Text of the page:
Last week I dove into the value of YES broadcaster Ken Singleton as a modern-day free agent, in what now represents the first of a series where we explore just how much the market economy of baseball has changed. Today, we’re going to look at my favorite Yankees’ broadcaster, former right-handed pitcher David Cone.
Drafted by the Kansas City Royals in 1981, Cone didn’t make his debut until 1986 and really didn’t show his stuff as a front-line pitcher until two years later, posting a stellar 145 ERA+ as a 25-year-old for the Mets. Under the modern CBA, he would have become a free agent after his age-29 season, 1992, split between the Mets and World Series Champion Toronto Blue Jays. In the previous six-plus seasons, Cone accrued 21.2 bWAR and a 114 ERA+, made the All-Star Game twice and was third in Cy Young voting once.
Finding comparisons for Cone as a free agent was harder than Singleton, simply because teams don’t generally let good starters under thirty leave as free agents. Young, talented, controllable pitchers are just about the most valuable asset in the game, and teams go to further lengths to extend them pre-free agency than they do position players. One wonders how much effort is going into extending a current Yankee starter that is young, talented and controllable, but I digress.
Running a play index query for pitchers with 1000 innings, an ERA+ of 105 or better, and 20 bWAR or better in their first six seasons, I ended up with a list of 264 pitchers. Filtering down to the closest comps for Cone directly, with an emphasis on more recent pitchers for the most relevant economic data, we get these three comps, two of whom were extended before hitting free agency:
Tim Lincecum, Johnny Cueto and John Danks are pretty good company to be keeping. Cone is almost exactly at the average of adjusted ERA, wins above replacement and better than average in strikeout minus walk ratio, a crucial building block of a pitcher’s process and one of the more sustainable metrics year over year. At first glance it looks like Coney would be worth between four and five years at an annual value right around $17 million per.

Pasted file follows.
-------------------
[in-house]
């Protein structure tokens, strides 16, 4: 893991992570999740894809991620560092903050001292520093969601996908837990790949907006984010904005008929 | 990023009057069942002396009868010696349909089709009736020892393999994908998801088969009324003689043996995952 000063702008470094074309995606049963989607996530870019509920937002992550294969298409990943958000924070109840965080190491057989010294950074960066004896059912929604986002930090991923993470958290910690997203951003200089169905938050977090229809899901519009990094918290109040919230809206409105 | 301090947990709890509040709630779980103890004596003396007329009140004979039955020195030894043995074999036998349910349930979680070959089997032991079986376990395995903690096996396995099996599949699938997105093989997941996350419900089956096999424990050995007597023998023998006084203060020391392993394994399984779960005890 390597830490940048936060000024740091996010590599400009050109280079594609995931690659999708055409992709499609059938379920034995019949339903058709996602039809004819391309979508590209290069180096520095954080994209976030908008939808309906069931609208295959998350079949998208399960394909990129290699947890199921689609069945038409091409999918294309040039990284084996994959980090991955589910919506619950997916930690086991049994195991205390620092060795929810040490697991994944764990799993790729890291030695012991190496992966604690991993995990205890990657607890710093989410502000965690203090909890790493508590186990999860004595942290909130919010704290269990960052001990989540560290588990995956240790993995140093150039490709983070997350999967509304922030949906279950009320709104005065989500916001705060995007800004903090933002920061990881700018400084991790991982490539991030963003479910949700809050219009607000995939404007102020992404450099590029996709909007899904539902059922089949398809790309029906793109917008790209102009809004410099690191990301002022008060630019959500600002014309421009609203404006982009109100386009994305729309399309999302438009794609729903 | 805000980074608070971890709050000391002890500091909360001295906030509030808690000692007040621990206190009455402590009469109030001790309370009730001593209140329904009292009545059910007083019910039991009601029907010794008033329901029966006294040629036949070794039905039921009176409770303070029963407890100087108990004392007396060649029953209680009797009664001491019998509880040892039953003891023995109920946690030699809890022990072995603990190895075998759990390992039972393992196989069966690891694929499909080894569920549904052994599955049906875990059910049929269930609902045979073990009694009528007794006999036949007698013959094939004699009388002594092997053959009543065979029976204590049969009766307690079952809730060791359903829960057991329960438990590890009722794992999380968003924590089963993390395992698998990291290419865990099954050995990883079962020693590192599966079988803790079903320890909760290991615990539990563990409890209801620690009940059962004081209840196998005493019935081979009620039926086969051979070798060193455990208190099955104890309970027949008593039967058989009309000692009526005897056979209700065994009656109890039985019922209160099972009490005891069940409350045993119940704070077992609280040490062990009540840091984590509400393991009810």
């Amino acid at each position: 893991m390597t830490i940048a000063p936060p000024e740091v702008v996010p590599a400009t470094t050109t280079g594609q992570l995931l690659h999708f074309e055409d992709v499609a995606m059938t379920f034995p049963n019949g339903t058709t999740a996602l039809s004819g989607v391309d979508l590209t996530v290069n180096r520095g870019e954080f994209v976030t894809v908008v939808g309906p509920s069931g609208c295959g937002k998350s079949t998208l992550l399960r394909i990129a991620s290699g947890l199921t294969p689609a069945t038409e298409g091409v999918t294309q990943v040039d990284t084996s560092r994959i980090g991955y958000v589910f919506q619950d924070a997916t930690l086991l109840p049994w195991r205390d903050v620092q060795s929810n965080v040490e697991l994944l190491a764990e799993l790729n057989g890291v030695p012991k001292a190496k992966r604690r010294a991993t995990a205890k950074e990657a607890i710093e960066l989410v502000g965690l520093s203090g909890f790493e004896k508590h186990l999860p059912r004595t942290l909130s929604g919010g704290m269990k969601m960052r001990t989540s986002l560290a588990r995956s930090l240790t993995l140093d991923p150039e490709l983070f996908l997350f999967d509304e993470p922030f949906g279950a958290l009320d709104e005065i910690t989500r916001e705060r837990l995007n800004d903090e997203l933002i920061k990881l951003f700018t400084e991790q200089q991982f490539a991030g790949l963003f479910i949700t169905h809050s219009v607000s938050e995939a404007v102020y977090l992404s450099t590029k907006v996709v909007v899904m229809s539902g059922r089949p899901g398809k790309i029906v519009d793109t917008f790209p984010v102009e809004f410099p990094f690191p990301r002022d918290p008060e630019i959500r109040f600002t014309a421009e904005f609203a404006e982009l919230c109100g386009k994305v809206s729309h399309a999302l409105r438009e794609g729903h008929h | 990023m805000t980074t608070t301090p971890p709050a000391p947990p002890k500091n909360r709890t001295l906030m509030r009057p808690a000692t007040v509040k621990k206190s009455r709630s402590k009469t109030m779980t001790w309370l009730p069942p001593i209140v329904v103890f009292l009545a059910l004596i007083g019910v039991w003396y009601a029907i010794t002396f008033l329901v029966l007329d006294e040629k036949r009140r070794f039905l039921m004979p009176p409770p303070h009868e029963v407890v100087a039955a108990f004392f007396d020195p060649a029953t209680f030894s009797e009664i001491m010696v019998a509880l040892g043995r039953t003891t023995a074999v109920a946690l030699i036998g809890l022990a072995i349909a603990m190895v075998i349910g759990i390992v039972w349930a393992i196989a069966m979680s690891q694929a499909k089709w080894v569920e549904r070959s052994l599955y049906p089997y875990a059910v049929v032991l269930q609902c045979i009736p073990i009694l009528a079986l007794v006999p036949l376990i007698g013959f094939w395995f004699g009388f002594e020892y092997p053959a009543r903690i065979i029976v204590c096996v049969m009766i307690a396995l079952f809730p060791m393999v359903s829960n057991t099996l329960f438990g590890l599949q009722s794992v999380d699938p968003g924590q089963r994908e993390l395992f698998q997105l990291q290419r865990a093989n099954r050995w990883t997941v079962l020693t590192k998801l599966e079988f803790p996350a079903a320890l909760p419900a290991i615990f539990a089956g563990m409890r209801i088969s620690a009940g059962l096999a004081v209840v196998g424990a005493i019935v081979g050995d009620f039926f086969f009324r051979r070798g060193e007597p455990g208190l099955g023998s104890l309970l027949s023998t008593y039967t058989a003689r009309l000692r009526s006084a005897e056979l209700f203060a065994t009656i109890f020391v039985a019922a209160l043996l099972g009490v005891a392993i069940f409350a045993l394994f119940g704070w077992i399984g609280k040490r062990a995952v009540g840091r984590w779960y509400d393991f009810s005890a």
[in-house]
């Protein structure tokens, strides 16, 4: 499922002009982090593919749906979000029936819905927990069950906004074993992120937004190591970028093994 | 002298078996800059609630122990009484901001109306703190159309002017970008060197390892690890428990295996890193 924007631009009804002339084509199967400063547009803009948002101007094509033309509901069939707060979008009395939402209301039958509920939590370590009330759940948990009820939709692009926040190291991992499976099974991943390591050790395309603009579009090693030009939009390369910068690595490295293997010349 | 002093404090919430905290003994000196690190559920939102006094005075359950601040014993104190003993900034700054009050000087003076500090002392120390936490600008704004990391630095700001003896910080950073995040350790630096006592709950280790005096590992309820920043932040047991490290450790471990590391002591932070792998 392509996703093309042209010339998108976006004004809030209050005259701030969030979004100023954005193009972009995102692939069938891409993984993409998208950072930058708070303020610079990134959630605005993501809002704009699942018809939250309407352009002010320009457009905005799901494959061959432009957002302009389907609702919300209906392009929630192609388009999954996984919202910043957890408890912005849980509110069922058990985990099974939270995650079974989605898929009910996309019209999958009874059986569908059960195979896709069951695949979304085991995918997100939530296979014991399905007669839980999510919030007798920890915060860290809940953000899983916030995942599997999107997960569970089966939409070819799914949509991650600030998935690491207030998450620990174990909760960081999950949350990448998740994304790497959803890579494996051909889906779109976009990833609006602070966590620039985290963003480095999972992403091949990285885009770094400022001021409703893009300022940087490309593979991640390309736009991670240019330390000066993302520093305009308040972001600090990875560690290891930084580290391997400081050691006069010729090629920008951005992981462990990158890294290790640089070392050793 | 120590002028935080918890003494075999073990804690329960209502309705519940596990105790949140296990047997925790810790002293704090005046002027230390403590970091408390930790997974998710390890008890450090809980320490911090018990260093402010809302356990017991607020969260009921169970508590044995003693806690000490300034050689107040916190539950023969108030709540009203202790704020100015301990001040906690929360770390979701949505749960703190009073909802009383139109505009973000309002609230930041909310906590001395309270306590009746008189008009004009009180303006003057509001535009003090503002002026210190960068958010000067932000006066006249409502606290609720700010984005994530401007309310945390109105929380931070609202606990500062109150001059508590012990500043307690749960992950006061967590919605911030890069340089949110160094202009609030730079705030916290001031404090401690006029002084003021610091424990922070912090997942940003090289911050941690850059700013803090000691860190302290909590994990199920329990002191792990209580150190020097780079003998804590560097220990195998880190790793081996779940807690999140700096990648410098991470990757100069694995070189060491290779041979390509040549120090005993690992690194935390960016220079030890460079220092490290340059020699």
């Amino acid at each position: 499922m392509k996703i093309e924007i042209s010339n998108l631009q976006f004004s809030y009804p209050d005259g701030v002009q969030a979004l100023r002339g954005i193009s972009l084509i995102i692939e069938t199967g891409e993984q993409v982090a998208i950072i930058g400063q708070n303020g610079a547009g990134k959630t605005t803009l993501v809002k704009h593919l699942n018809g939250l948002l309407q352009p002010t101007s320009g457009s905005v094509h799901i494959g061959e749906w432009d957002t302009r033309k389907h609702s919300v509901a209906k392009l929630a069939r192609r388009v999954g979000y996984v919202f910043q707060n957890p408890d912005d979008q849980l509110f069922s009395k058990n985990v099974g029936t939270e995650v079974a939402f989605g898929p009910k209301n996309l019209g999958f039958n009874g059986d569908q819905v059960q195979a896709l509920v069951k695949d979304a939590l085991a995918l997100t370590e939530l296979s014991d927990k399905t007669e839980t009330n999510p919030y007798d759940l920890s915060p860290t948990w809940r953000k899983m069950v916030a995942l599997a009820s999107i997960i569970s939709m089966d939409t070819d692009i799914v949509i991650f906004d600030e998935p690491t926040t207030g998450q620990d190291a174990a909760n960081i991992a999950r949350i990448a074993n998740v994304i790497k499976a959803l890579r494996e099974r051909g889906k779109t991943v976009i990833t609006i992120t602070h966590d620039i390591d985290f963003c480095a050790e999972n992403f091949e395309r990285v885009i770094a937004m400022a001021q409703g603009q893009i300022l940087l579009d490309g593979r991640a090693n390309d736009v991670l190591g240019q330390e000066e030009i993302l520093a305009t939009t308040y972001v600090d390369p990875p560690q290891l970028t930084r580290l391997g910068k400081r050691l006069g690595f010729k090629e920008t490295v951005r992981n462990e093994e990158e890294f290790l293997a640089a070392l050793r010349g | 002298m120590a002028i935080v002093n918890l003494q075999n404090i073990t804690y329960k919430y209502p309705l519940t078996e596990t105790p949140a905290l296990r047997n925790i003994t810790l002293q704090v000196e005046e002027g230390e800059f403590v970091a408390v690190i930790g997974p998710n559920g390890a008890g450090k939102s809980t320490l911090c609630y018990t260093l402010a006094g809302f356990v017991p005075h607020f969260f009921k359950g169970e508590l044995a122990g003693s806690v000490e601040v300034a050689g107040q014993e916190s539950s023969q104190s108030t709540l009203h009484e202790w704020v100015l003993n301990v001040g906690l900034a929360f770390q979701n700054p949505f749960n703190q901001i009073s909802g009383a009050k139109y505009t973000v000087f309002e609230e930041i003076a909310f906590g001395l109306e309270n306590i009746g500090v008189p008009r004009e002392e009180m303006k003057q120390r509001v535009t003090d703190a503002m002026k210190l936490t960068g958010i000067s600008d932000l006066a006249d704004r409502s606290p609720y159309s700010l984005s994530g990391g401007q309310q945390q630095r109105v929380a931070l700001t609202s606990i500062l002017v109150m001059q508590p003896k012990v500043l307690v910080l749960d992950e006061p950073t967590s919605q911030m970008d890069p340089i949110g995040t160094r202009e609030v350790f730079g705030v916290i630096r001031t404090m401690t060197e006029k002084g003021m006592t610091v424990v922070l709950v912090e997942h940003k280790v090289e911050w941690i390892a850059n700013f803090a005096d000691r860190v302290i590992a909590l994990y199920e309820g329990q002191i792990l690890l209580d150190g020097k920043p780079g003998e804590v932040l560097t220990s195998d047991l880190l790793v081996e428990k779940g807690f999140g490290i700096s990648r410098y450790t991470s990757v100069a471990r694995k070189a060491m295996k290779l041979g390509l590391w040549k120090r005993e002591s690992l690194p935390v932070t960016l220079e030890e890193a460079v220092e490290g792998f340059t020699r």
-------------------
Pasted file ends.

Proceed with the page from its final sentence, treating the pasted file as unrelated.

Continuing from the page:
There are a couple of factors that I think boost his value overall, though. First is that the nature of extensions is to pay players below market rate for their most valuable seasons. It’s no coincidence that the only comp who actually went to free agency in this window, Cueto, signed by far the biggest deal, more than twice as much total value as the next-best. If Cone was able to pick his destination, there would almost certainly be a bidding war between a couple of teams, boosting his earnings a bit.
There’s also the notion we talked about last week; that of the “elite” season. In 1992, Cone posted a 161 ERA+, which in 2018 would rank him as the fifth-best pitcher in all of baseball. His adjusted ERA in the season before free agency would have been better than the 2018 marks from Justin Verlander and Corey Kluber. If you doubt the impact of a single elite season, just look at the difference in opinion on Patrick Corbin and Manny Machado’s market value pre and post their stellar 2018. One year of excellence, given that the process used is roughly sustainable, yields more value than ever before.
The last thing, one that’s the most difficult to attach a dollar value to, is coachability and openness. Teams value organizational fit more than ever; they want to invest in players that buy into similar philosophies. The Tampa Bay Rays wouldn’t pursue a relief pitcher that wasn’t open to the franchise’s more flexible approach to pitching. This is where I think Cone really shines. He’s been vocal about his interest in pitching analytics, and I think he might be a little jealous of all the information available to modern day pitchers.
Back in August when he was on R2C2, Cone outright said he would have loved to have access to things like spin rate and pitch planes when he was pitching, and he’s open and smart enough to have incorporated that kind of optimization into his work on the mound. Cone’s attitude towards the modern advantages given to major league pitchers would make him a fantastic fit for the most forward-thinking clubs in the game, and boosted his value proportionally.
So, in total, we have a very good pitcher, under the age of thirty. He boasts a better process model than his closest comparisons, is open to augmenting and improving himself through analytics, and is coming off a truly elite season. I think David Cone would command an eight-figure deal, probably closer to Johnny Cueto’s deal than anything else. Six or seven years and right around $150 million sounds pretty reasonable given all the green flags in Cone’s case.
What do you think? Is that kind of investment worth it for a pitcher like David Cone? Who should we evaluate next? Let us know in the comments below.